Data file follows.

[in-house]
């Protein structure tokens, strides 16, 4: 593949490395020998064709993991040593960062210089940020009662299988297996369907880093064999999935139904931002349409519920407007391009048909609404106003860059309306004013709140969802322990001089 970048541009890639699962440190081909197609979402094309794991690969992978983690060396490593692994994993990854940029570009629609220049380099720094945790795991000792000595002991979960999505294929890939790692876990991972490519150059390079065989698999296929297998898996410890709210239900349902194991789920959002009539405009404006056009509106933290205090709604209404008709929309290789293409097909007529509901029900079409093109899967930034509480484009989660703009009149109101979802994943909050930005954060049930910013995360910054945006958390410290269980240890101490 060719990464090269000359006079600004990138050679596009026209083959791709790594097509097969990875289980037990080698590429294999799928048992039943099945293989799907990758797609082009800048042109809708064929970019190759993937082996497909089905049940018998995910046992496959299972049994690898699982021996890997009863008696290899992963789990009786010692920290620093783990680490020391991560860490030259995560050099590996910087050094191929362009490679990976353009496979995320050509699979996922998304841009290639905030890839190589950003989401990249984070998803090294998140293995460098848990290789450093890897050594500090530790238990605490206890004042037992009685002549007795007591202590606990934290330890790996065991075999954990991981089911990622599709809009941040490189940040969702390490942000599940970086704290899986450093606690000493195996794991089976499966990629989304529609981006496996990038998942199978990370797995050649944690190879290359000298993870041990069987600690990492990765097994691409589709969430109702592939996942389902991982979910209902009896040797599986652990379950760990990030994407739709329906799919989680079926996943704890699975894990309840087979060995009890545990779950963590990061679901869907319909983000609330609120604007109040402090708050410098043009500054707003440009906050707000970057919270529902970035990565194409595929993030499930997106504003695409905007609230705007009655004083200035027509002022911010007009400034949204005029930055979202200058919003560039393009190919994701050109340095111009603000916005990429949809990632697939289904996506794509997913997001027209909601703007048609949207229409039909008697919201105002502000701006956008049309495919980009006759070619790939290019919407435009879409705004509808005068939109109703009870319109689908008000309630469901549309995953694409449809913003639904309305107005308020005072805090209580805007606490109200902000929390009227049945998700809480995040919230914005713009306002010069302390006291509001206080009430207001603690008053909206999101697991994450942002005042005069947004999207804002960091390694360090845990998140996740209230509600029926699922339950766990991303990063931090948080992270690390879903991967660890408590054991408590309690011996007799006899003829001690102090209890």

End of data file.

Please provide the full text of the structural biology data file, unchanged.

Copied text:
[in-house]
């Protein structure tokens, strides 16, 4: 593949490395020998064709993991040593960062210089940020009662299988297996369907880093064999999935139904931002349409519920407007391009048909609404106003860059309306004013709140969802322990001089 970048541009890639699962440190081909197609979402094309794991690969992978983690060396490593692994994993990854940029570009629609220049380099720094945790795991000792000595002991979960999505294929890939790692876990991972490519150059390079065989698999296929297998898996410890709210239900349902194991789920959002009539405009404006056009509106933290205090709604209404008709929309290789293409097909007529509901029900079409093109899967930034509480484009989660703009009149109101979802994943909050930005954060049930910013995360910054945006958390410290269980240890101490 060719990464090269000359006079600004990138050679596009026209083959791709790594097509097969990875289980037990080698590429294999799928048992039943099945293989799907990758797609082009800048042109809708064929970019190759993937082996497909089905049940018998995910046992496959299972049994690898699982021996890997009863008696290899992963789990009786010692920290620093783990680490020391991560860490030259995560050099590996910087050094191929362009490679990976353009496979995320050509699979996922998304841009290639905030890839190589950003989401990249984070998803090294998140293995460098848990290789450093890897050594500090530790238990605490206890004042037992009685002549007795007591202590606990934290330890790996065991075999954990991981089911990622599709809009941040490189940040969702390490942000599940970086704290899986450093606690000493195996794991089976499966990629989304529609981006496996990038998942199978990370797995050649944690190879290359000298993870041990069987600690990492990765097994691409589709969430109702592939996942389902991982979910209902009896040797599986652990379950760990990030994407739709329906799919989680079926996943704890699975894990309840087979060995009890545990779950963590990061679901869907319909983000609330609120604007109040402090708050410098043009500054707003440009906050707000970057919270529902970035990565194409595929993030499930997106504003695409905007609230705007009655004083200035027509002022911010007009400034949204005029930055979202200058919003560039393009190919994701050109340095111009603000916005990429949809990632697939289904996506794509997913997001027209909601703007048609949207229409039909008697919201105002502000701006956008049309495919980009006759070619790939290019919407435009879409705004509808005068939109109703009870319109689908008000309630469901549309995953694409449809913003639904309305107005308020005072805090209580805007606490109200902000929390009227049945998700809480995040919230914005713009306002010069302390006291509001206080009430207001603690008053909206999101697991994450942002005042005069947004999207804002960091390694360090845990998140996740209230509600029926699922339950766990991303990063931090948080992270690390879903991967660890408590054991408590309690011996007799006899003829001690102090209890």